Music among bombs: How festivals survived in Ukraine

“People are trying to live their best life, because every single day may be the last one, so the cultural life is blooming.”

We’ve been following the Russian invasion on Ukraine from day one, and while the world is currently focused on Israel and Palestine, we still keep our eyes – and ears – on Ukraine.

New albums never stopped coming out in Ukraine, but what about concerts and festivals? Alona Dmukhovska from Music Export Ukraine has the answers.


Was there any kind of “festival summer” in Ukraine this year?

Alona Dmukhovska: The majority of events we have now are small-scale. Small, because when you have an event for 200 people, you have to have a bomb shelter right next to it for 200 people, so when the alarm siren starts, over the course of a couple of minutes you can evacuate all of them.

We heard you have rave parties during the day now?

The electronic community in Ukraine found a way to continue their activities – the world-known Kyiv techno club ‘Closer’ even does music festivals – starting early in the morning and finishing in the evening. The reason for that is the curfew in all cities that we have during the nighttime, so no events are allowed then. So yes, you have got it right – rave parties during the daylight. It’s possible and still entertaining. And now you finally have an excuse to wear those fancy sunglasses while dancing to look cool.

Also, a lot of Ukrainian artists are trying to support Armed Forces of Ukraine and go to play acoustic concerts for our brave people. The frontman of one of the biggest Ukrainian rock bands, Svyatoslav Vakarchuk every couple of months goes to the frontline to make what he can best.

Because all these events are not just for fun?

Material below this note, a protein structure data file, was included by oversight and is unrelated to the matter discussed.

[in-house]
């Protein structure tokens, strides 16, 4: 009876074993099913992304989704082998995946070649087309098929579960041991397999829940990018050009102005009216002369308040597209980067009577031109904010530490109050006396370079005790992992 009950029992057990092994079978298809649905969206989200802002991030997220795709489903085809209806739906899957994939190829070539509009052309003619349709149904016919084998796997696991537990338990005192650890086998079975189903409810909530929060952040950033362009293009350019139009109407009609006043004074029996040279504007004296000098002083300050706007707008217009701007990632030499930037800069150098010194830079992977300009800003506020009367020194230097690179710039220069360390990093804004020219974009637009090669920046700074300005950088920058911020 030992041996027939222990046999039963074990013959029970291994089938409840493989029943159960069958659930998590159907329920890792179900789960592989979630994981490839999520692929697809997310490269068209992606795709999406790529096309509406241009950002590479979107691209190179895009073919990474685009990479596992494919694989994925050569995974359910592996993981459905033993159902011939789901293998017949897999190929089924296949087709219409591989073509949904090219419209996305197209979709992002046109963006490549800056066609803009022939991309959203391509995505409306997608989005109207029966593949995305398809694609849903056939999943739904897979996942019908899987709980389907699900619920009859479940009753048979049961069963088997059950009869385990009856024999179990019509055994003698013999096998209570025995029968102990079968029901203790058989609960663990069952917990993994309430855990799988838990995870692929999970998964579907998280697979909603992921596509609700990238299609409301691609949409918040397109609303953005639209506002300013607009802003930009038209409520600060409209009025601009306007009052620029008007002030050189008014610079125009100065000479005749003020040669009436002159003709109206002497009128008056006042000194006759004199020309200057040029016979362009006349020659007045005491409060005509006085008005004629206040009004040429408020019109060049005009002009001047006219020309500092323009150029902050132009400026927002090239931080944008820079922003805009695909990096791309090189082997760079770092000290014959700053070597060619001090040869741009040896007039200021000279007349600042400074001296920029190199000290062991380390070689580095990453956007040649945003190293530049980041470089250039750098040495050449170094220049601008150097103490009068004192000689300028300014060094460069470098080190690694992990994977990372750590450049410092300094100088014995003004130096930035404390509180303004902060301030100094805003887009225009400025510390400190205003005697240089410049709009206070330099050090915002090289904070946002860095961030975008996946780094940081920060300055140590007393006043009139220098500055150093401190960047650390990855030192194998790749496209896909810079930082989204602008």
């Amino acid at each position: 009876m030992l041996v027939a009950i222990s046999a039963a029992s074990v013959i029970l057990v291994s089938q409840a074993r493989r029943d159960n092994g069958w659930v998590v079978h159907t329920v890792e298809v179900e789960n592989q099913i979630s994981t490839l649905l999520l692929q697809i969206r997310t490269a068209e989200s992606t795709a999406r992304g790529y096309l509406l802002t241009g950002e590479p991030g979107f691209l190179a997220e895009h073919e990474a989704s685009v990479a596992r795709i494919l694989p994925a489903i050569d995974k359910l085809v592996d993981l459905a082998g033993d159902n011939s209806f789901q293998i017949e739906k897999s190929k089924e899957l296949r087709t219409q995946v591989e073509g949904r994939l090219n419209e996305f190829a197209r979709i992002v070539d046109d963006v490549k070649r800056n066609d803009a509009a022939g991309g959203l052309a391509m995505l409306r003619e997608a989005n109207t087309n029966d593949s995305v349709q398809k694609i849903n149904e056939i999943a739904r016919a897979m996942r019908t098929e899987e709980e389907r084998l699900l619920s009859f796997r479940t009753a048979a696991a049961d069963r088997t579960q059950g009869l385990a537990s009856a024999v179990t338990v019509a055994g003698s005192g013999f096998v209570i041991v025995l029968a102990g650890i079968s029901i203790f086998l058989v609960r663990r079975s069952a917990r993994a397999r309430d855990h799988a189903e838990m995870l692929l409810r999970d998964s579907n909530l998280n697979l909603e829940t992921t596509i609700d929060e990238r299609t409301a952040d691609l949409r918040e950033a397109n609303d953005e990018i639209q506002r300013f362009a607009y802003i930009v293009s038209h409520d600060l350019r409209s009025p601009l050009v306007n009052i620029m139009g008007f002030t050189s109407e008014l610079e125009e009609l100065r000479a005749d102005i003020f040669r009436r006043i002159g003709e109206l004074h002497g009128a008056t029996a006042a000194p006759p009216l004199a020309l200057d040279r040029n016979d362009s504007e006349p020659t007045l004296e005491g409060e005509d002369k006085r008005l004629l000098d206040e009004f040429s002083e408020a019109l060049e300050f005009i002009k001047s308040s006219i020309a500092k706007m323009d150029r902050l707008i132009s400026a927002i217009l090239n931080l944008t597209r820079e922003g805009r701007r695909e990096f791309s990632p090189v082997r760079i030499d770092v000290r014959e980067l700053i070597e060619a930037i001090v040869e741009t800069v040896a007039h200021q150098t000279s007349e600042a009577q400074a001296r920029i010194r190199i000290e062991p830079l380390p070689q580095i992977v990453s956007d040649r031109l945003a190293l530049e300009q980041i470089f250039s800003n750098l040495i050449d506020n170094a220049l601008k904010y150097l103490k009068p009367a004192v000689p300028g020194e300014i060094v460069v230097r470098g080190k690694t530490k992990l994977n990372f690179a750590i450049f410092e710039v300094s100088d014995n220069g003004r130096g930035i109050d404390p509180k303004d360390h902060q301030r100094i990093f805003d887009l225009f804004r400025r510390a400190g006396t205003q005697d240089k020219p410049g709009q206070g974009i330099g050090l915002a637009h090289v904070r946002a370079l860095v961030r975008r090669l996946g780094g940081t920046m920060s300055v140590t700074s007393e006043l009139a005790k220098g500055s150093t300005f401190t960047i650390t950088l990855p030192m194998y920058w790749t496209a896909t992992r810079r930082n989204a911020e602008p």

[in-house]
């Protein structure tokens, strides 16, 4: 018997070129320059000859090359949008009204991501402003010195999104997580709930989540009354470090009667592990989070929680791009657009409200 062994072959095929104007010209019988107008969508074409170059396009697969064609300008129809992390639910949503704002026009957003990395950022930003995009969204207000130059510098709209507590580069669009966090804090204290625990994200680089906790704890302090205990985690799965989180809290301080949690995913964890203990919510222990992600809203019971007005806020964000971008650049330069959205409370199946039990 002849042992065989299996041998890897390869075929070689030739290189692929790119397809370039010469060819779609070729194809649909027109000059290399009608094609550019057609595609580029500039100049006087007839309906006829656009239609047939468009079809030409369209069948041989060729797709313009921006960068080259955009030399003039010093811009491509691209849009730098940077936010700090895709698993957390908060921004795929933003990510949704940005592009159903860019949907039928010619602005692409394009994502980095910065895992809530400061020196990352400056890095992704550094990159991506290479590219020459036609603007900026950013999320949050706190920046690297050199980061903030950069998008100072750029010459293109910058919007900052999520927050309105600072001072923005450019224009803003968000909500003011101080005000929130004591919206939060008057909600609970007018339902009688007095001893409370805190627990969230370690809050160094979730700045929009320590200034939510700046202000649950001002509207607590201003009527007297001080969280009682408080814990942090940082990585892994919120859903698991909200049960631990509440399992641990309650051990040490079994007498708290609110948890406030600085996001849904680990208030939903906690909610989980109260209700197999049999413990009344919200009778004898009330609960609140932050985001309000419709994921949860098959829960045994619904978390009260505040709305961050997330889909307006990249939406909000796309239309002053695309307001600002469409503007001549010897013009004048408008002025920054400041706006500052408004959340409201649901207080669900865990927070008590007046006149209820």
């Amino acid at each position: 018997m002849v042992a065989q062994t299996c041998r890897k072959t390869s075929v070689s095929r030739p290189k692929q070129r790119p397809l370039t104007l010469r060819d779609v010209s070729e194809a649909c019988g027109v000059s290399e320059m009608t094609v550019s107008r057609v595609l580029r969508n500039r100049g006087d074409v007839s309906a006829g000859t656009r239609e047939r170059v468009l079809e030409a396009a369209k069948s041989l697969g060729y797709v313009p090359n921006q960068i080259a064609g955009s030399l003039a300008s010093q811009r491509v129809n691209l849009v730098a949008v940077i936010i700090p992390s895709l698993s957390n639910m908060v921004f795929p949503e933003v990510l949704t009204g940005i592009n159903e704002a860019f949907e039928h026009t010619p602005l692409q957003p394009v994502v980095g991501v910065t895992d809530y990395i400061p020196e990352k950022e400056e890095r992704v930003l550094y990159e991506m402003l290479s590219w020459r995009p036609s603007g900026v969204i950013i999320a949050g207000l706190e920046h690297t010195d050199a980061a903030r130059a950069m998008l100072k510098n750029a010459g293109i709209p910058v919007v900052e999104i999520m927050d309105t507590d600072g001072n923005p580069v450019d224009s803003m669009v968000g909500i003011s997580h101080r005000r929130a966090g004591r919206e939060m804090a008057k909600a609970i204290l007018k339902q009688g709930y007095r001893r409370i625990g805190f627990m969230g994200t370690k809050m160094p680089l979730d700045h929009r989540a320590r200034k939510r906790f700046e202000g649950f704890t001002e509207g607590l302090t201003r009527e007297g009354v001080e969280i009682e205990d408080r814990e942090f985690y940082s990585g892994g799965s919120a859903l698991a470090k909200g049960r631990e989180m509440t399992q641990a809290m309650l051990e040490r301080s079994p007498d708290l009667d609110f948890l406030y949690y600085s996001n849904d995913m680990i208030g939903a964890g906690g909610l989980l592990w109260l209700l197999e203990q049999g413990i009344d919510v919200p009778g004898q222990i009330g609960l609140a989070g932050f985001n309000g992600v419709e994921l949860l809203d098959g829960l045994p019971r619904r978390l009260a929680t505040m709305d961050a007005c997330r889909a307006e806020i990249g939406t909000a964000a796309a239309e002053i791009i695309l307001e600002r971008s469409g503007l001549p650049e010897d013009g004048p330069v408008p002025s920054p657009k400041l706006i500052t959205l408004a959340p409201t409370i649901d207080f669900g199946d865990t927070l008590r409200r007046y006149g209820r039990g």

It’s because of a clear humanitarian need in the first place – every single event happening now in Ukraine and abroad is not for business, but to raise donations to help those in need.

Besides, it’s crucially important to keep the economy moving, keep the working places and own teams active. Not to mention such well-forgotten words as ‘mental health’, which does not exist in our reality anymore. It’s rather an important activity to stay sane.

Coming back to festivals, what about them?

Not that many, but they are still happening. One example is Brudniy Pes Festival, you can read a report by Lauder than War. Also, in a heart of Kyiv, a new music initiative appeared at Expo Center of Ukraine – Uyava – that are having open air concerts and 2-days festival during the weekend.

But the most prominent event was definitely Faine Misto in late July. They had to move from Ternopil, where they were taking place for many years, to Lviv, where the security situation is better, and the city administration provides significant support. The lineup was primarily Ukrainian, but still they have managed to attract more then 15 thousand visitors over 3 festival days. Besides the music program, they have had significant charity component and managed to raised 3.7 million UAH (appr. 100k euro) for security needs.

Are there any foreign artists coming to Ukraine already?